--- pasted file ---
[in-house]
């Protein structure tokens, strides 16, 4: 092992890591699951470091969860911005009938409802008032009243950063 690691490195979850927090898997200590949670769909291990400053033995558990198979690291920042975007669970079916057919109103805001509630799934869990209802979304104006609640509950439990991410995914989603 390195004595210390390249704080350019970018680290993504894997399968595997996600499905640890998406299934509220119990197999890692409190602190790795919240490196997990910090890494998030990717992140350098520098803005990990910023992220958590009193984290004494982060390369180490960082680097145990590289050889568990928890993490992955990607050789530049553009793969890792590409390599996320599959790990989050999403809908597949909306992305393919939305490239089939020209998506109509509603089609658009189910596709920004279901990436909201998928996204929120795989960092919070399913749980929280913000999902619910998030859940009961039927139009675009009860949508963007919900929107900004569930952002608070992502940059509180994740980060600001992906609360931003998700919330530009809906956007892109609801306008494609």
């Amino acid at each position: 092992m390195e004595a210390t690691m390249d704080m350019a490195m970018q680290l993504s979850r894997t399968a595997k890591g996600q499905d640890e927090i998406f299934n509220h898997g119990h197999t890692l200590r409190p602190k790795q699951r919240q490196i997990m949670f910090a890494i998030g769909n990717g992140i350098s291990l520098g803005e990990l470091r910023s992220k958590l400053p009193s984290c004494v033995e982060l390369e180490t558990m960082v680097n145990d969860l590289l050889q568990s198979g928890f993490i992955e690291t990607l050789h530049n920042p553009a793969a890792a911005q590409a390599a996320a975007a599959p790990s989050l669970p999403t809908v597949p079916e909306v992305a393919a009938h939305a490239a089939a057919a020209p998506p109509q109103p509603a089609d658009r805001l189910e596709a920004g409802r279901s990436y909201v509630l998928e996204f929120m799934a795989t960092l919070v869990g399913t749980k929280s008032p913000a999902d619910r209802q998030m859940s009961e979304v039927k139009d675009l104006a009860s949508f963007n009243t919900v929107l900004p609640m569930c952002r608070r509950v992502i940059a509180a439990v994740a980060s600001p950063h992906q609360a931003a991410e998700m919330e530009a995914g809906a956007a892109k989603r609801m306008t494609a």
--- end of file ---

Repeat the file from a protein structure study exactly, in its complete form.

[in-house]
């Protein structure tokens, strides 16, 4: 092992890591699951470091969860911005009938409802008032009243950063 690691490195979850927090898997200590949670769909291990400053033995558990198979690291920042975007669970079916057919109103805001509630799934869990209802979304104006609640509950439990991410995914989603 390195004595210390390249704080350019970018680290993504894997399968595997996600499905640890998406299934509220119990197999890692409190602190790795919240490196997990910090890494998030990717992140350098520098803005990990910023992220958590009193984290004494982060390369180490960082680097145990590289050889568990928890993490992955990607050789530049553009793969890792590409390599996320599959790990989050999403809908597949909306992305393919939305490239089939020209998506109509509603089609658009189910596709920004279901990436909201998928996204929120795989960092919070399913749980929280913000999902619910998030859940009961039927139009675009009860949508963007919900929107900004569930952002608070992502940059509180994740980060600001992906609360931003998700919330530009809906956007892109609801306008494609």
């Amino acid at each position: 092992m390195e004595a210390t690691m390249d704080m350019a490195m970018q680290l993504s979850r894997t399968a595997k890591g996600q499905d640890e927090i998406f299934n509220h898997g119990h197999t890692l200590r409190p602190k790795q699951r919240q490196i997990m949670f910090a890494i998030g769909n990717g992140i350098s291990l520098g803005e990990l470091r910023s992220k958590l400053p009193s984290c004494v033995e982060l390369e180490t558990m960082v680097n145990d969860l590289l050889q568990s198979g928890f993490i992955e690291t990607l050789h530049n920042p553009a793969a890792a911005q590409a390599a996320a975007a599959p790990s989050l669970p999403t809908v597949p079916e909306v992305a393919a009938h939305a490239a089939a057919a020209p998506p109509q109103p509603a089609d658009r805001l189910e596709a920004g409802r279901s990436y909201v509630l998928e996204f929120m799934a795989t960092l919070v869990g399913t749980k929280s008032p913000a999902d619910r209802q998030m859940s009961e979304v039927k139009d675009l104006a009860s949508f963007n009243t919900v929107l900004p609640m569930c952002r608070r509950v992502i940059a509180a439990v994740a980060s600001p950063h992906q609360a931003a991410e998700m919330e530009a995914g809906a956007a892109k989603r609801m306008t494609a």